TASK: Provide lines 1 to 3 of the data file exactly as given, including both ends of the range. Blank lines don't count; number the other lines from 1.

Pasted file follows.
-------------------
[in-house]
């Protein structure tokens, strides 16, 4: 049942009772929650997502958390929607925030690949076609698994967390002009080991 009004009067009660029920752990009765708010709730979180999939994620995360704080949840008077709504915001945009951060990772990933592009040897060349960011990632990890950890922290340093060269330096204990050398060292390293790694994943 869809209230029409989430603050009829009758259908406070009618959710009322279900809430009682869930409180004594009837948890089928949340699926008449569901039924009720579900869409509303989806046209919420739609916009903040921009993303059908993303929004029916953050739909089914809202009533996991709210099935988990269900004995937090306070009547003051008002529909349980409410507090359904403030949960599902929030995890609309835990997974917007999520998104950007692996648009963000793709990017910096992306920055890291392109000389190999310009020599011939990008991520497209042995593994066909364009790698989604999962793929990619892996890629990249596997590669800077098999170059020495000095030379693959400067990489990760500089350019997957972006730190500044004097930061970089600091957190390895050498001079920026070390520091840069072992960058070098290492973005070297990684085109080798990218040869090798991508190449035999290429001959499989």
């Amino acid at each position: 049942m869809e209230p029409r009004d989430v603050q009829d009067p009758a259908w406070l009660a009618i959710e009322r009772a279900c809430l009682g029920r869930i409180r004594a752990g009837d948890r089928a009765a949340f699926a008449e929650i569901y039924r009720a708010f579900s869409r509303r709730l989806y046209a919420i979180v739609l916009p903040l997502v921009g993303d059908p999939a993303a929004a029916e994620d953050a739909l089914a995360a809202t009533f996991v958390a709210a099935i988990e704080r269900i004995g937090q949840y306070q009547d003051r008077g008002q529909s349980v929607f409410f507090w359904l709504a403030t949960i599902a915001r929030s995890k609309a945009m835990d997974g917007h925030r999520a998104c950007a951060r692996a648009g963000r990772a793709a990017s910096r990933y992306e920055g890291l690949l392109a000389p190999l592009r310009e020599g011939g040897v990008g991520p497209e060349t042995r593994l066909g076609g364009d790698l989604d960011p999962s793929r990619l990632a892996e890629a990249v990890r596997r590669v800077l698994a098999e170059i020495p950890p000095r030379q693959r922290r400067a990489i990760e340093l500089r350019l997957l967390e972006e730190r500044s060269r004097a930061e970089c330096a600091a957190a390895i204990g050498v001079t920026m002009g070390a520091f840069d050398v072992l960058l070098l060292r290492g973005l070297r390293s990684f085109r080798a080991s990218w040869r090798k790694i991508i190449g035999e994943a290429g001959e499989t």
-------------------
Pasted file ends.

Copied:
[in-house]
């Protein structure tokens, strides 16, 4: 049942009772929650997502958390929607925030690949076609698994967390002009080991 009004009067009660029920752990009765708010709730979180999939994620995360704080949840008077709504915001945009951060990772990933592009040897060349960011990632990890950890922290340093060269330096204990050398060292390293790694994943 869809209230029409989430603050009829009758259908406070009618959710009322279900809430009682869930409180004594009837948890089928949340699926008449569901039924009720579900869409509303989806046209919420739609916009903040921009993303059908993303929004029916953050739909089914809202009533996991709210099935988990269900004995937090306070009547003051008002529909349980409410507090359904403030949960599902929030995890609309835990997974917007999520998104950007692996648009963000793709990017910096992306920055890291392109000389190999310009020599011939990008991520497209042995593994066909364009790698989604999962793929990619892996890629990249596997590669800077098999170059020495000095030379693959400067990489990760500089350019997957972006730190500044004097930061970089600091957190390895050498001079920026070390520091840069072992960058070098290492973005070297990684085109080798990218040869090798991508190449035999290429001959499989």
């Amino acid at each position: 049942m869809e209230p029409r009004d989430v603050q009829d009067p009758a259908w406070l009660a009618i959710e009322r009772a279900c809430l009682g029920r869930i409180r004594a752990g009837d948890r089928a009765a949340f699926a008449e929650i569901y039924r009720a708010f579900s869409r509303r709730l989806y046209a919420i979180v739609l916009p903040l997502v921009g993303d059908p999939a993303a929004a029916e994620d953050a739909l089914a995360a809202t009533f996991v958390a709210a099935i988990e704080r269900i004995g937090q949840y306070q009547d003051r008077g008002q529909s349980v929607f409410f507090w359904l709504a403030t949960i599902a915001r929030s995890k609309a945009m835990d997974g917007h925030r999520a998104c950007a951060r692996a648009g963000r990772a793709a990017s910096r990933y992306e920055g890291l690949l392109a000389p190999l592009r310009e020599g011939g040897v990008g991520p497209e060349t042995r593994l066909g076609g364009d790698l989604d960011p999962s793929r990619l990632a892996e890629a990249v990890r596997r590669v800077l698994a098999e170059i020495p950890p000095r030379q693959r922290r400067a990489i990760e340093l500089r350019l997957l967390e972006e730190r500044s060269r004097a930061e970089c330096a600091a957190a390895i204990g050498v001079t920026m002009g070390a520091f840069d050398v072992l960058l070098l060292r290492g973005l070297r390293s990684f085109r080798a080991s990218w040869r090798k790694i991508i190449g035999e994943a290429g001959e499989t």